These days, the word “classic” is thrown around as loosely as a Nerf ball at a picnic. However, we at TRU consider classics to be something which stand the test of time and have a resounding influence on their respective fields. But how do albums considered classics sound to the ears of TRU’s young blood? Aaron J. McKrell was born in 1990 and we’ve convinced him to turn his scope on a classic from the rich history of hip-hop to view it through a contemporary lens in a weekly series we call…
Lazily funk’d out. Soufully enriched. Subtly sensual. These are just some of the words that describe Outkast’s debut LP, ‘Southernplayalisticadillacmuzik,’ which finds the two dope boyz welcoming you into their Cadillac to take a ride through the hoods of the ATL.
On the surface, this album is dirty dirty south at its finest. Big Boi and Andre 3000- at the time known as Dre- play off each other better than any duo I’ve ever heard. Listen to the two trade bars on ‘Player’s Ball.’ The track is a playboy’s paradise, with the two flavorful emcees riding one of the smoothest beats in history. Elsewhere, Outkast gets things live with the hardcore “Ain’t No Thang,” or the daydream that is the title track.
However, if you think Southernplayalisticadillacmuzik is all about pimpin’ hoes and slammin’ Cadillac doors, you’re probably a Toby Keith fan. Or a Taylor Swift fan. Or maybe you just don’t understand. Dre and Big Boi pump this album with truths galore, starting with ‘Myintrotoletyouknow’ and refusing to let up until ‘Player’s Ball (Reprise)’ fades out. The album’s finest song, “Git Up Git Out,” finds Outkast rhyming with Goodie Mob about days past. Everyone brings their A(TL)-game on the song, and the result is a positive, funky cut for the ages. Elsewhere, the pair philosophizes about life on ‘Crumblin’ Erb,’ betraying the fact that they’re wise beyond their years. Of course, it certainly helps that Organized Noise brings the funk throughout this album, allowing for the listener to be hooked in to the knowledge kicked by Dre and Big Boi.
One of the most meaningful records ever on the album is “True Dat” an interlude on which Big Rube speaks about the “fundamental truths contained within this music” and what it means to be an outcast. Dre and Big Boi named their duo because they were southern rappers in an East/West-dominated genre. However, the term goes much deeper. The album makes it clear that an “outcast” is someone who does not go with society’s flow for the sake of conformity. Rather, an outcast is someone who does his or her own thing despite what anyone thinks, and stays true to themselves. This theme, which subtly is laced throughout the album, is one of the main reasons why I love ‘Southernplayalisticadillacmuzik.’ The album is cool, funky, smooth and playful, but more than anything, it’s authentic. And that’s why I dig it. This is Aaron J. McKrell sayin’ right on to the real and death to the fakers.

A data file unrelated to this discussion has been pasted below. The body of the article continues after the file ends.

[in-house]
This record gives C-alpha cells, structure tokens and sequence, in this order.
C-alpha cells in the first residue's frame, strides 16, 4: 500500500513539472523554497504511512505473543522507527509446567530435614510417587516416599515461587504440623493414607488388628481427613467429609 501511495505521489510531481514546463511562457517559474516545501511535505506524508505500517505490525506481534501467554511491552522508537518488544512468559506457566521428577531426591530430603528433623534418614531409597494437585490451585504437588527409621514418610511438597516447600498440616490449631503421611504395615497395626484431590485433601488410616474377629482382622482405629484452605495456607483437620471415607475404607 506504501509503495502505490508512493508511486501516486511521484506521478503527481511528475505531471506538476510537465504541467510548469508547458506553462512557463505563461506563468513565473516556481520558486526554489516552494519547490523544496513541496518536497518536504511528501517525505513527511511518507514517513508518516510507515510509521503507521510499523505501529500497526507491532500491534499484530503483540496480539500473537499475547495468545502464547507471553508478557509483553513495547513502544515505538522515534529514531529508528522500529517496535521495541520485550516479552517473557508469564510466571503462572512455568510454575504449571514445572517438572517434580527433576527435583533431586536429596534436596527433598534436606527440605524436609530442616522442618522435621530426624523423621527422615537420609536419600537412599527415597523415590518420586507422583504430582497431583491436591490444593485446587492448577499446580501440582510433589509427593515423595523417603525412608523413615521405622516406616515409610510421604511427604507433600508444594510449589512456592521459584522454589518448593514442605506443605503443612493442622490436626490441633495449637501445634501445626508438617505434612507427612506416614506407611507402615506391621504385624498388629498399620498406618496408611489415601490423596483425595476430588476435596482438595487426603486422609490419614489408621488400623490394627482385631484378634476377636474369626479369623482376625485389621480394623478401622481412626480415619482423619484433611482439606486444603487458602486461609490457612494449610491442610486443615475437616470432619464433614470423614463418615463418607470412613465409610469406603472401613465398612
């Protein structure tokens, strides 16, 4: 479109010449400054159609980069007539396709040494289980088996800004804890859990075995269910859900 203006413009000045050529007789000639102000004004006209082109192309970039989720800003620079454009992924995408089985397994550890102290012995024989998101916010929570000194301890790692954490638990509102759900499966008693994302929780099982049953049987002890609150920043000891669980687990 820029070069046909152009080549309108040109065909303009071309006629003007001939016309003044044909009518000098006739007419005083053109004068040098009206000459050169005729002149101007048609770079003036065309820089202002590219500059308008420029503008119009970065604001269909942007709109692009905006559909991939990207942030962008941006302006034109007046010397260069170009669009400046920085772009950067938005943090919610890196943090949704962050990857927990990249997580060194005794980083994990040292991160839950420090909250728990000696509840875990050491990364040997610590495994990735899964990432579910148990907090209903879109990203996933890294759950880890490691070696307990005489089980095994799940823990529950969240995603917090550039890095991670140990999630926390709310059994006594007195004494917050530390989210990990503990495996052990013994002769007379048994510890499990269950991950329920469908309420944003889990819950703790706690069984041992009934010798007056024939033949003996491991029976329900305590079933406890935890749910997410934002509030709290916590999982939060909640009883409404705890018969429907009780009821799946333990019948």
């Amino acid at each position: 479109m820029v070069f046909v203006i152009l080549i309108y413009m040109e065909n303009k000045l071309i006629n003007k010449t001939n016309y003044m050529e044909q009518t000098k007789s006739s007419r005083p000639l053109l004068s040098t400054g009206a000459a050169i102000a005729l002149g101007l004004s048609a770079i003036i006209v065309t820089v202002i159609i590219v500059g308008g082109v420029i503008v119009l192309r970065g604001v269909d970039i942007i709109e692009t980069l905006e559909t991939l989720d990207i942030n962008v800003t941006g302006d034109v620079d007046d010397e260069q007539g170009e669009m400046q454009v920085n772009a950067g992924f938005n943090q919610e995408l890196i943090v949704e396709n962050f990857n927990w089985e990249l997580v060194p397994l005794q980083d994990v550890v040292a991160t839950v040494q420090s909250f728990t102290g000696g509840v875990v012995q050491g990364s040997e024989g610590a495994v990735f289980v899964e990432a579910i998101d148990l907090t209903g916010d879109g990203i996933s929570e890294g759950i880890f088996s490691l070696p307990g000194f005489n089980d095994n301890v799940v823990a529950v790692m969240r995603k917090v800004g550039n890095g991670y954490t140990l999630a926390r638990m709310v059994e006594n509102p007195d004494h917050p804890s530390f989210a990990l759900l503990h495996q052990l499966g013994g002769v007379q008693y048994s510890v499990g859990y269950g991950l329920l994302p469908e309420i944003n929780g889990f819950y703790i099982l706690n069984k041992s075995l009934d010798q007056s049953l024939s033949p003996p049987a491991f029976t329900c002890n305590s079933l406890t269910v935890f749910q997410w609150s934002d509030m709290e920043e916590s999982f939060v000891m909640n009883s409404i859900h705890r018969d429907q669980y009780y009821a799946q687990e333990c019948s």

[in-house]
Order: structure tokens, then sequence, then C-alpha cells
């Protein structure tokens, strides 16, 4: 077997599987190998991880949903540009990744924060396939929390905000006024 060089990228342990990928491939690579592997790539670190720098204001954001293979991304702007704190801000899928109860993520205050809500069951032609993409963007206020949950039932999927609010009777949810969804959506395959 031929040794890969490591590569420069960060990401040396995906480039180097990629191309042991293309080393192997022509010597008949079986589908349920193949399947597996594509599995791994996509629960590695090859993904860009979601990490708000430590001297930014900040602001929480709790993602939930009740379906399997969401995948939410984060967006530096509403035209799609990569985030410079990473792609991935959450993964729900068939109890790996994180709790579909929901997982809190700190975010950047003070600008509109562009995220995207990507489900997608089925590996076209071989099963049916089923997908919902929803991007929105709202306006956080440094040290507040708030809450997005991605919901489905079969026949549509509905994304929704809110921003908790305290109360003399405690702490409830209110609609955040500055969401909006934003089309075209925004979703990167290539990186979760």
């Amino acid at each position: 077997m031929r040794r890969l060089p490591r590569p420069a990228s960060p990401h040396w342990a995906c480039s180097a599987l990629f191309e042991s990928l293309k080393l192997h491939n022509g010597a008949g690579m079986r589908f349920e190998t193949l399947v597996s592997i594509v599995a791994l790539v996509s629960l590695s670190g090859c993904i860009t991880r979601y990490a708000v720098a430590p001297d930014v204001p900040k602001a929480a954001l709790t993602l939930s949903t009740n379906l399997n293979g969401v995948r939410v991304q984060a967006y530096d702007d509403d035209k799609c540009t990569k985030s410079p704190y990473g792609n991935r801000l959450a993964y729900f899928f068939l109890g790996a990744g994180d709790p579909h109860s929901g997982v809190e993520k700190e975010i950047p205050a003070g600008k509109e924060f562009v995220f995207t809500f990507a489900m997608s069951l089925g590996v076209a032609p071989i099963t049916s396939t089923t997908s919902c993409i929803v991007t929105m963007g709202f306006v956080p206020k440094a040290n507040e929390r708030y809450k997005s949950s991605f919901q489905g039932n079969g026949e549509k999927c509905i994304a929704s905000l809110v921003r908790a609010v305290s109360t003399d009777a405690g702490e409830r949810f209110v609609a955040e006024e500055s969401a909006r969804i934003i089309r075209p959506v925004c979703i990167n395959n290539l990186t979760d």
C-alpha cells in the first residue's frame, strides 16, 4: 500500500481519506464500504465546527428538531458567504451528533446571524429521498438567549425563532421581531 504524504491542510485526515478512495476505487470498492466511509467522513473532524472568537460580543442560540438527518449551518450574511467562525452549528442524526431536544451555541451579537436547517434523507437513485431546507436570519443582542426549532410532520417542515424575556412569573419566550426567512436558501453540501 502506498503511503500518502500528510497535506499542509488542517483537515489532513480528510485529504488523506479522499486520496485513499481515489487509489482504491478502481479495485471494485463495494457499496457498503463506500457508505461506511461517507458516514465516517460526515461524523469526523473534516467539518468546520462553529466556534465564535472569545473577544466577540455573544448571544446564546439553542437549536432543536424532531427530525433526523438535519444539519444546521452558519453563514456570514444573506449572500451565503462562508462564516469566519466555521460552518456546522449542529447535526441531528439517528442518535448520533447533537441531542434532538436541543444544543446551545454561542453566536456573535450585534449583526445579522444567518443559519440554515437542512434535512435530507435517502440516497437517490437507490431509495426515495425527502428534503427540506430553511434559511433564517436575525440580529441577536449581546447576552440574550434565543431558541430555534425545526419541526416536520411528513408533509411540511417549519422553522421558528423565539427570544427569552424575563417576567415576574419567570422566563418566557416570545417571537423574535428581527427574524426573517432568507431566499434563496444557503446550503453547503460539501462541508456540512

Classics Revisited: Wu-Tang Clan – Enter The Wu-Tang (36 Chambers)
Classics Revisited: A Tribe Called Quest – Midnight Marauders
Classics Revisited: Gang Starr – Daily Operation
Classics Revisited: Main Source – Breaking Atoms
Classics Revisited: A Tribe Called Quest – The Low End Theory
Classics Revisited: Geto Boys – We Can’t Be Stopped
Classics Revisited: Lord Finesse & DJ Mike Smooth – Funky Technician
Classics Revisited: Ice Cube – Amerikkka’s Most Wanted
Classics Revisited: De La Soul – 3 Feet High and Rising
Classics Revisited: Beastie Boys – Paul’s Boutique
Classics Revisited: Slick Rick – The Great Adventures Of Slick Rick
Classics Revisited: Big Daddy Kane – Long Live The Kane
Classics Revisited: Public Enemy – It Takes a Nation of Millions to Hold Us Back
Classics Revisited: NWA – Straight Outta Compton
Classics Revisited: Eric B & Rakim – Paid In Full